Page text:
Monday, April 6, 2009

WHAT A HEAP OF... !


The bag containing a bunch of carrots with tops, which had clearly been in a fridge drawer far too long,  had been sitting on our kitchen counter all day.  I offered to throw it out, and it was that moment I learned that as a family we were going to compost. 


Now I grew up with compost heaps.  Big ones.  Huge piles of rotting fauna and flora, and other things besides, piled up under a rubber tarpaulin which was weighted down by old car tires. They were smelly and steamed in summer.  That's how farms did it in big scale.  But I have a sneaky suspicion that if one were to try such a scheme in Wainscott, East Hampton, the code (or should that be "compost"?) enforcers would be down like a bucket of rotten potatoes! 


No, around here composting would be subtle, contained, sophisticated.  In designer bins, around which one could tour guest with pre-dinner drinks, offering short, assuring comments about recycling, organics, and global warming.  This is the Hamptons, after all!  And with this in mind I surfed the web in order to find such an acceptable item.  Gardeners' World, Home Depot, that sort of thing.  I was amazed at some of the sites that Google turned up.


Apparently there are composting clubs and associations out there.   What on earth do they do at their meetings and conventions?  Bring samples?  Sniff one another's offerings and grade them?  ("Ah, excellent!  Good decomposition, but still with a hint of celery!")  And there was a wonderful line on one of the websites:  Composting has been a spiritually uplifting way of life for thousands of Americans.  I started to have my doubts.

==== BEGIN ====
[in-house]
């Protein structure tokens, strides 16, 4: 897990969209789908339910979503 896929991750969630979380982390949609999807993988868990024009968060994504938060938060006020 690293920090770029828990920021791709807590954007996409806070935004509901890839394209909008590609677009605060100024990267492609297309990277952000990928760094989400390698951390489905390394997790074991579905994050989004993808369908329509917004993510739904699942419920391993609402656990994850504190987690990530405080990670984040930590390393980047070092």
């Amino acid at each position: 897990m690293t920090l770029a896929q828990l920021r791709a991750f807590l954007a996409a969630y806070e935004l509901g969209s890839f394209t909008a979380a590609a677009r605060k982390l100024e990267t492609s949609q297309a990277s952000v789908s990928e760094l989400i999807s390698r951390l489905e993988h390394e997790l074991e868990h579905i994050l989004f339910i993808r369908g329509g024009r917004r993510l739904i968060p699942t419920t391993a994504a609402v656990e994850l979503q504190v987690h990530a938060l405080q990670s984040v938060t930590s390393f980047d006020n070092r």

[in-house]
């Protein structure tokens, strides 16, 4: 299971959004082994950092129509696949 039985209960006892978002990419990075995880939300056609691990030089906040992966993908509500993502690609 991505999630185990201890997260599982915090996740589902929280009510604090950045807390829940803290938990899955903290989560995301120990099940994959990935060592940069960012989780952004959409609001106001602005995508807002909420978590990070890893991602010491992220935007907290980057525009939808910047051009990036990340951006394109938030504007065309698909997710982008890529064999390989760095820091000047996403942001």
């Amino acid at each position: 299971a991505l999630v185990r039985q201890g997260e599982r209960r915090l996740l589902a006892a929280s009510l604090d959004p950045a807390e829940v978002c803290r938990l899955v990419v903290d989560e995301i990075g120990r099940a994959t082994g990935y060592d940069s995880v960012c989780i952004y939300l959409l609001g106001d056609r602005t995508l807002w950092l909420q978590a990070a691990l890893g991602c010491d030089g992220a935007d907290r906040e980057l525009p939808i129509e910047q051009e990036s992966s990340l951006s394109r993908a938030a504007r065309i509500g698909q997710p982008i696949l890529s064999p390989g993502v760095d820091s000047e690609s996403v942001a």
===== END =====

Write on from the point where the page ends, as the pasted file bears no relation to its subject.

But compost we will, and it will be good for our small "farm" growing tomatoes, eggplant and a selection of herbs.  And it will be in an inexpensive bin tucked around the corner, which the dinner guests won't see.  Unless they want to, of course.  After all, for all we know, they could be members of compost clubs, and make rude remarks about my personal ecology!


Which brings me to my clergy joke. Why are clergy like good compost?  Because spread across the land they do good, but bring them together in one heap and ... (The word fails me.)

7 comments:

Saintly Ramblings said...

You don't need to spend out on a bin - just a heap contained by open planks will do - we have just started digging my large pile that has grown exponentially over the past 6 years, and the compost below is terrific. No cost, no smell, and the cat next door loves to lie on it in winter ....

T said...

Hmm - could you sketch out a plan and send it to me? The bin I am thinking of is 36" diameter by 36" height and costs $30 USD. If planks work out cheaper ...

T said...

Also - do you dig the cat in each season?

Anonymous said...

Even chicken wire around it will work. The key is to contain it and then every so often (weekly?) turn it over (no cats--only vegetative material)and if you want to hasten the break-down process, toss some handfuls of store bought compost. But I just do vegetative kitchen scraps and pruning leftovers. I still need to fence it in so it's contained and generates some heat inside the pile. I will definitely seek out a cocktail tour when I'm next in town....

Rosa Rugosa said...

Sorry, I meant to sign off on the above. Ta ta !!

Saintly Ramblings said...

It's a bit like the sketch on your post - corner posts to which are nailed planks with spaces between to let air flow happen, on three sides. Fourth side needs to be either open or removeable to allow you to dig it. I don't even cover it over - that's what makes it smell. And no - the cat always manages to dash off as I approach it with the garden fork!

T said...

My! Thank you SR for your advice, and you, Rosa Rugosa also. (I have a distinct instinct that I know who you are!!) Let the composting begin!